Thursday, August 23, 2018

Communicating Science

In October, I'll be speaking to USU Quinney College of Natural Resources and the College of Science graduate students and faculty on communicating science to "the media" as part of their Climate Adaptation Science project.

It's a topic I've developed a personal interest in previously, so I'm excited and have thoughts. Scientists sit out too many city and state level policy debates. Universities have too many "gatekeepers," even in USU's decentralized PR model. Three pages press releases. Why?

In prep I've been delving into recent science related public policy debates from Florida to Arizona, looking at the quality and quantity of coverage. Some obvious questions arise frequently. What's the real value in filling valuable newspaper real estate or evening news minutes with "man on the street" reactions or, worse, statements from elected partisans? Am I missing something? They aren't informative or even interesting, yet they make up a good 30% of the reporting on, for example, the 2017 debate in Florida over a bill dealing with science curriculum and school texts.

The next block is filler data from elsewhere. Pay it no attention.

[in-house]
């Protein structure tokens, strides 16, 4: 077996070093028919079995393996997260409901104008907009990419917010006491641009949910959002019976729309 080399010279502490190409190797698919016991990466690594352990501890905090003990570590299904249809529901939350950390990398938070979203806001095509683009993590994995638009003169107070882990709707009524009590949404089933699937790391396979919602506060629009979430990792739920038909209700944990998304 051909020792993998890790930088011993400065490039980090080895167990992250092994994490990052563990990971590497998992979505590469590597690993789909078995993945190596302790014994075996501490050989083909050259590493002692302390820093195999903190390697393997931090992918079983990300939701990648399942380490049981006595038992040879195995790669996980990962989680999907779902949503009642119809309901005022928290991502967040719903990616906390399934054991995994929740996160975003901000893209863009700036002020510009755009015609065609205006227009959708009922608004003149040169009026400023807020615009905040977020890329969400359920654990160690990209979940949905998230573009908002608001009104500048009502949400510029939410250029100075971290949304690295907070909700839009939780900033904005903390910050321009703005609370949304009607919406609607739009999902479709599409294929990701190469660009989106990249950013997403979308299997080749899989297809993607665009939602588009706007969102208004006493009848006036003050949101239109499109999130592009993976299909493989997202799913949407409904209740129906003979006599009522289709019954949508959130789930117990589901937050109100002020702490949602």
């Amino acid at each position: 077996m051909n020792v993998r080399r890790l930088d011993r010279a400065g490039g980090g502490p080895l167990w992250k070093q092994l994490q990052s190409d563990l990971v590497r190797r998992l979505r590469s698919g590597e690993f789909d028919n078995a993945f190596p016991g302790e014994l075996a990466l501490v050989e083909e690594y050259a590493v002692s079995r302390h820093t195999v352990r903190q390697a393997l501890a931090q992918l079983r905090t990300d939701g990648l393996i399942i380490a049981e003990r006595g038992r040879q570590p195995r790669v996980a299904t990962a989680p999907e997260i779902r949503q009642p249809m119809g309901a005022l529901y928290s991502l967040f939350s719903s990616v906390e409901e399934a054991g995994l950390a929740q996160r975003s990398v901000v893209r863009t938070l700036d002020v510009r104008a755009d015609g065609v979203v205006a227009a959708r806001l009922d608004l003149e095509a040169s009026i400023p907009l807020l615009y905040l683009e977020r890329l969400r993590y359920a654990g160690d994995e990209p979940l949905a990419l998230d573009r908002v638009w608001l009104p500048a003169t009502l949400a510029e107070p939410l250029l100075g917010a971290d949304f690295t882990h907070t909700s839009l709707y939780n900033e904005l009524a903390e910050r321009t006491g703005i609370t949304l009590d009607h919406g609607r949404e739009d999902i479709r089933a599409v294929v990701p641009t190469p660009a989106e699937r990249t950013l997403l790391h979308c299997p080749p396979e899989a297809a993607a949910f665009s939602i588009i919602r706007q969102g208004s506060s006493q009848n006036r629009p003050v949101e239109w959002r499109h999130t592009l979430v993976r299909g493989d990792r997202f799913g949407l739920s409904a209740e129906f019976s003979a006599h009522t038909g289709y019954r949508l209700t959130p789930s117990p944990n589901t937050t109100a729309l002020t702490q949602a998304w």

"Scientists say the textbook in question presents an accurate and comprehensive look at the relevant science, and educators defend the curriculum as an important engagement opportunity with students. But Bob, retired electrician and television owner says it's all bulls**t written by Latte Libruls and a left-wing conspiracy to make the President look stupid.  Congressman [X] says it's important we give both sides an opportunity to be heard in this important debate."
I'm barely exaggerating the average local story. Who is benefiting from this kind of coverage?

Anyway, here are some previous presentations from the same communicating science series. I don't see how I can leave politics out of my own, but we'll see.

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